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Astron. Astrophys. 351, L5-L9 (1999)

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1. Introduction

Two years ago, several very cold dwarfs were identified by DENIS (Delfosse et al. 1997) and Kelu 1 was found through its high proper motion (Ruiz et al. 1997). Follow-up observations immediately showed that their optical spectra bear little resemblance to those of the slightly hotter M dwarfs and resemble the previously atypical spectrum of GD 165B (Becklin & Zuckerman 1988; Kirkpatrick et al. 1993). Martín et al. (1997) suggested a new class for these objects, the L spectral class. Kirkpatrick et al. (1999) and Martín et al. (1999) take first steps towards a definition of this class. The main characteristic of L dwarf visible spectra, compared with those of M dwarfs, is the gradual disappearance of the VO and TiO molecular bands, now understood as due to depletion of titanium and vanadium into dust. This class contains both very low mass stars with masses just above the hydrogen burning limit and brown dwarfs, like DENIS-P J1228.2-1547 (Delfosse et al. 1997) and Kelu 1 (Ruiz et al. 1997).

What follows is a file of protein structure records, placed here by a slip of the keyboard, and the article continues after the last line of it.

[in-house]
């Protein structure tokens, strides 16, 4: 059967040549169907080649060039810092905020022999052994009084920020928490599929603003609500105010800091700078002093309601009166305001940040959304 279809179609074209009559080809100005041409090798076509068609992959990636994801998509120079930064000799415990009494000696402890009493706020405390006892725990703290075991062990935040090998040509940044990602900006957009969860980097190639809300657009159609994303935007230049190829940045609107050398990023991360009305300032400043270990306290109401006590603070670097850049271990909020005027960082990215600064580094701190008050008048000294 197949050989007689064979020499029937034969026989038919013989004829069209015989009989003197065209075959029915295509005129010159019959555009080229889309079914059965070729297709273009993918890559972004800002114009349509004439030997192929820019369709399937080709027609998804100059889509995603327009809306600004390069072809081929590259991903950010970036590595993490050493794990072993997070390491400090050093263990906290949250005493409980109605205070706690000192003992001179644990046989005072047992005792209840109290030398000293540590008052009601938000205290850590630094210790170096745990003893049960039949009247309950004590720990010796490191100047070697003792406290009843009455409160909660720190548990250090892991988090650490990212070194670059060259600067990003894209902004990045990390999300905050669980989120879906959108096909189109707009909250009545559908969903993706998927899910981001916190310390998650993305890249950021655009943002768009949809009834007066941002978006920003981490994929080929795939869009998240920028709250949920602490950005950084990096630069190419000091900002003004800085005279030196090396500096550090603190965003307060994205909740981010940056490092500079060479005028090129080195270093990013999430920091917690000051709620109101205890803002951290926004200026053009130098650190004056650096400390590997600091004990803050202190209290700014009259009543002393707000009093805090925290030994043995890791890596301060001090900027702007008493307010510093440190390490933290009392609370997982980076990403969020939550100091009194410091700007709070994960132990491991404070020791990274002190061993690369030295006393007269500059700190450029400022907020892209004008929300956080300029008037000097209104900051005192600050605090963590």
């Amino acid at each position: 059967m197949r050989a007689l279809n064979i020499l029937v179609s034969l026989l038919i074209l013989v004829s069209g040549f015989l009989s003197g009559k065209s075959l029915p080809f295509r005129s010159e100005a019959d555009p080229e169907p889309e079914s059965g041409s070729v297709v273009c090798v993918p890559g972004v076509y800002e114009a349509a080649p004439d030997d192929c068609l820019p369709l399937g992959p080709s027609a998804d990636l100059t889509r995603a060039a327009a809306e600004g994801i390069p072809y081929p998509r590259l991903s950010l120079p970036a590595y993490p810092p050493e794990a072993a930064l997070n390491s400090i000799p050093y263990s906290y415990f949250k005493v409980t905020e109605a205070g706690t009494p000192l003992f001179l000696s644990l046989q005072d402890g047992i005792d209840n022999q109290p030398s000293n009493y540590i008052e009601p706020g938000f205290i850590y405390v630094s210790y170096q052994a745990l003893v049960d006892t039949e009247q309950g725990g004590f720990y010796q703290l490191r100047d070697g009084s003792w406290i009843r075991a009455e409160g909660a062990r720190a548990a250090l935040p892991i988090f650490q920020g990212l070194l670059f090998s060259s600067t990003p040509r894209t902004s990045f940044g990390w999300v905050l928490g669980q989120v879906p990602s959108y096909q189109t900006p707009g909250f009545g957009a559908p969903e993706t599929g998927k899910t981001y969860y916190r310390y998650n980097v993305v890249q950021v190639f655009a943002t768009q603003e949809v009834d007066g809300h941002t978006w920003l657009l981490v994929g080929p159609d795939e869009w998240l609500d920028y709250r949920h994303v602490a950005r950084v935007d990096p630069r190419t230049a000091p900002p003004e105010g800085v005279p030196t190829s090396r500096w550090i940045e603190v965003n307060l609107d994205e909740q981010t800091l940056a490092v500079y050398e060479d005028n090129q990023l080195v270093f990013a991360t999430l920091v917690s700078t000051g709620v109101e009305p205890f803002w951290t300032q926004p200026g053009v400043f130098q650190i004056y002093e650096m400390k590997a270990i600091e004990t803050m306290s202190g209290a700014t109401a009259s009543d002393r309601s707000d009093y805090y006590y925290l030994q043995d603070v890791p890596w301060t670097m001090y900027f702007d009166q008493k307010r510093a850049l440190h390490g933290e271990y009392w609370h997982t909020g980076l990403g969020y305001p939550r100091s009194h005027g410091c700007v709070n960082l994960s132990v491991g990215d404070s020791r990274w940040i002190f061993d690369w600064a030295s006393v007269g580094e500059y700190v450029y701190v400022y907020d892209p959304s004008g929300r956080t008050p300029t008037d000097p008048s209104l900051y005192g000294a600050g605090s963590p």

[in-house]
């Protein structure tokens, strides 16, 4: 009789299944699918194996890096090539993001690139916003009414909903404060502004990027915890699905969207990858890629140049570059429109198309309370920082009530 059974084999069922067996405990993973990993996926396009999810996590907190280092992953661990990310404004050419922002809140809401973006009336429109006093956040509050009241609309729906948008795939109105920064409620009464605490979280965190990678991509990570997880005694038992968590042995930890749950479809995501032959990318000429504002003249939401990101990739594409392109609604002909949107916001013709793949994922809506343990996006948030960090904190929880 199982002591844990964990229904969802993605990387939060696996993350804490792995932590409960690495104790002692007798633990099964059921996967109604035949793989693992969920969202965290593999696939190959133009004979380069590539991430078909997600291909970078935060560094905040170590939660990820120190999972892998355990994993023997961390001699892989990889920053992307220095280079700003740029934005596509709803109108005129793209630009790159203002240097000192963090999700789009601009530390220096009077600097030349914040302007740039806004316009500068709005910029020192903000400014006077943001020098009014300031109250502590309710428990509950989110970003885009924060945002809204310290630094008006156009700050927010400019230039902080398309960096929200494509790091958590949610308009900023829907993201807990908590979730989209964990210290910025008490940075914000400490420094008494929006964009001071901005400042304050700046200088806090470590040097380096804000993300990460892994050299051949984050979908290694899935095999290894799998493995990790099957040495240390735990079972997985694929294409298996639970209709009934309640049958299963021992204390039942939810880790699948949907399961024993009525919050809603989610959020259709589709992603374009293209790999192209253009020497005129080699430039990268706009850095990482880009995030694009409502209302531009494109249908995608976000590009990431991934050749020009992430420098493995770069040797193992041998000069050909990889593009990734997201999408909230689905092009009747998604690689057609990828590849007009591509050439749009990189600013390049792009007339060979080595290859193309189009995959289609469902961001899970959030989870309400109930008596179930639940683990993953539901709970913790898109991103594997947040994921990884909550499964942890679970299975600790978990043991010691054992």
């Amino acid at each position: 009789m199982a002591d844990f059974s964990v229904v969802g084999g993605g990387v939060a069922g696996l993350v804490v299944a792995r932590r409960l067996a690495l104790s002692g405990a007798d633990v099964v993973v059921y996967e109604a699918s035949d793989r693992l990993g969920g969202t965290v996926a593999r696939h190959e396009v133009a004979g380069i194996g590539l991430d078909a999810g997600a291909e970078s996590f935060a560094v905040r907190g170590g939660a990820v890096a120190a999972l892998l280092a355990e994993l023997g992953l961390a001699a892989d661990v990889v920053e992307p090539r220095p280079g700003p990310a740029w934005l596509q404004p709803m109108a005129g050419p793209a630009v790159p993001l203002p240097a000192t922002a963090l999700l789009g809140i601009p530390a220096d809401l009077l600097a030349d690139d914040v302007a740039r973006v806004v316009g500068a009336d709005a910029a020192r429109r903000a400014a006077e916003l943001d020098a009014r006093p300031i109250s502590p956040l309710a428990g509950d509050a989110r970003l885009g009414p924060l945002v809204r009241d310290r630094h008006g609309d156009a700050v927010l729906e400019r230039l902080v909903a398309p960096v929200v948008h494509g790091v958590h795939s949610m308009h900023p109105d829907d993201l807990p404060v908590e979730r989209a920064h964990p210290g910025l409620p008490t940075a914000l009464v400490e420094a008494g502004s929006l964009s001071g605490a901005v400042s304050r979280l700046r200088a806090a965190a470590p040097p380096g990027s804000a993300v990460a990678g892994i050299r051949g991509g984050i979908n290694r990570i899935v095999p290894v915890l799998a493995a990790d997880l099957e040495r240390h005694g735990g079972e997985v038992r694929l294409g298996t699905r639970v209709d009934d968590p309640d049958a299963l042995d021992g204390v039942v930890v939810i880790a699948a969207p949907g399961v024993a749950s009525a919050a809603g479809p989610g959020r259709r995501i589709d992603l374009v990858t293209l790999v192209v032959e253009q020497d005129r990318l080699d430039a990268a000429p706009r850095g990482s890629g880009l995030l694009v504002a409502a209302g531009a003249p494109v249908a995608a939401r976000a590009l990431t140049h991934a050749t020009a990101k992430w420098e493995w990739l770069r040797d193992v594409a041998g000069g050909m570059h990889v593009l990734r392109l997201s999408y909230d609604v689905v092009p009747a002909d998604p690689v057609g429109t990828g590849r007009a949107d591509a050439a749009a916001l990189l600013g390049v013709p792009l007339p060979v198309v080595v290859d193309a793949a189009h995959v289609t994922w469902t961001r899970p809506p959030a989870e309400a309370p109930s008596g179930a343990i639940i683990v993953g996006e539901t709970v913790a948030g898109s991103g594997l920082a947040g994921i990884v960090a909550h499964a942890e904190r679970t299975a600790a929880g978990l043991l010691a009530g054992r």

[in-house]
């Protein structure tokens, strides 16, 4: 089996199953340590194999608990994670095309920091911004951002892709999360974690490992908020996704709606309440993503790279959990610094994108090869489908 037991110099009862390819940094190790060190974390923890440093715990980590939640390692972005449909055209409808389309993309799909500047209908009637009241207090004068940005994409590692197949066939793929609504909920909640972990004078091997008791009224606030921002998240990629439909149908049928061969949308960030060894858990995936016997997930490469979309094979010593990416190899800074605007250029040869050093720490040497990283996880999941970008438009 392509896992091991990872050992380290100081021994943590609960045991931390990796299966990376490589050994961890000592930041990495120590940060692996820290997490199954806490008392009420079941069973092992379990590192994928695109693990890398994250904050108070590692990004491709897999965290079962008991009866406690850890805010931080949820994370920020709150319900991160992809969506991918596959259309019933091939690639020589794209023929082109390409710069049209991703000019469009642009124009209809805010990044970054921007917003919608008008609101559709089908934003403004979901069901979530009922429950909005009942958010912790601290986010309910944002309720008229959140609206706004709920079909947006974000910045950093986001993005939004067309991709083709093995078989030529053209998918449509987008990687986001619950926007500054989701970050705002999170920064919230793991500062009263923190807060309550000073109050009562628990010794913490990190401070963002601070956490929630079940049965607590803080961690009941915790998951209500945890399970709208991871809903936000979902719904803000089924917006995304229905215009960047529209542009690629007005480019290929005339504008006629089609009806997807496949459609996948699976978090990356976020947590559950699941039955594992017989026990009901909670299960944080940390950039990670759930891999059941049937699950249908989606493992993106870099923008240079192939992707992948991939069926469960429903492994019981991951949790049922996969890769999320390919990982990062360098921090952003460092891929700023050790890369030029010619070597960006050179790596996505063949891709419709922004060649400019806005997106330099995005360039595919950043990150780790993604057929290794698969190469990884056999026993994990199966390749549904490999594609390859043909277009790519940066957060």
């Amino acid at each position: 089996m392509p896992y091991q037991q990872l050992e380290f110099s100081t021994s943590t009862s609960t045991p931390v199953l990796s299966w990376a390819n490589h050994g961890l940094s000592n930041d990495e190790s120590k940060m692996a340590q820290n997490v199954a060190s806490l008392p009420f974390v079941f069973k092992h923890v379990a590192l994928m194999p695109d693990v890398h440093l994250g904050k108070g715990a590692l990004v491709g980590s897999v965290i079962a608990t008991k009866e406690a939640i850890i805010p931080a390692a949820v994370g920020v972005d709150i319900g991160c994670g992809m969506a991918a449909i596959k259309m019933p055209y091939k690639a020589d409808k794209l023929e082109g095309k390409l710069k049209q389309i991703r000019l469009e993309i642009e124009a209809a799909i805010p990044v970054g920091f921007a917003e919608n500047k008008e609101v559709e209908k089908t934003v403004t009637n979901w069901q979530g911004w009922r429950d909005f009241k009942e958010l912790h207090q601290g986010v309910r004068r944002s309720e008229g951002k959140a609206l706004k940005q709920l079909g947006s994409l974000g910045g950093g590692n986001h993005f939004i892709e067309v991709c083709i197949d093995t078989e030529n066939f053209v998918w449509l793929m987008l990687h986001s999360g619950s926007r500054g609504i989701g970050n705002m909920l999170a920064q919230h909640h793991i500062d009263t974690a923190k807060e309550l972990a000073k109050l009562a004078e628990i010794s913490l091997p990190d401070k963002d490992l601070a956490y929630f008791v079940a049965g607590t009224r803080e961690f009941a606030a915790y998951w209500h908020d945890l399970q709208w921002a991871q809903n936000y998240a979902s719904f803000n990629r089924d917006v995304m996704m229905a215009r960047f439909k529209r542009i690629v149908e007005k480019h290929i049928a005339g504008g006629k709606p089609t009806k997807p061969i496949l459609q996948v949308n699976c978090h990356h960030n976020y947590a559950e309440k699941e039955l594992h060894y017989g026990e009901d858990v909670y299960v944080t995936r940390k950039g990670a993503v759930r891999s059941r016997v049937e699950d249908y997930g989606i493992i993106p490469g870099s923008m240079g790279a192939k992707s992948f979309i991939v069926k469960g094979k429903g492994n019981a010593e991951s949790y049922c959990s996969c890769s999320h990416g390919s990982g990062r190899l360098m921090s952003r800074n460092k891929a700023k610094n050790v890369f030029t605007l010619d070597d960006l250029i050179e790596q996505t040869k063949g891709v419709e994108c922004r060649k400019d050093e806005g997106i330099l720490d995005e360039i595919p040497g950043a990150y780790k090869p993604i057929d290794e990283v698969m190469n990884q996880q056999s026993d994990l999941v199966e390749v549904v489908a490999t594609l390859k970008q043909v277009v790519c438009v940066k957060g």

High proper motions have historically been the first tool used to systematically search the solar neighbourhood for very low mass stars (Luyten 1925), and the discovery of Kelu 1 shows that this remains a powerful technique. In this letter we report the detection of two new L dwarfs in a proper motion survey using the EROS 2 instrument, and their confirmation by infrared photometry from DENIS. The EROS 2 proper motion survey primarily aims at halo white dwarfs, but a preliminary two-epochs analysis already has useful sensitivity to very cool disk objects. One of the new detections is a confirmed brown dwarf and the other is a borderline object, which may be either a star or a brown dwarf. The latter is a common proper motion companion of the parallax star LHS 102 (d=9.6 pc, M3.5V), and significantly improves the determination of the colour-luminosity relation for low luminosities L dwarfs. We first detail the observational setup and the selection process, and then discuss the two objects in some detail.

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© European Southern Observatory (ESO) 1999

Online publication: November 2, 1999
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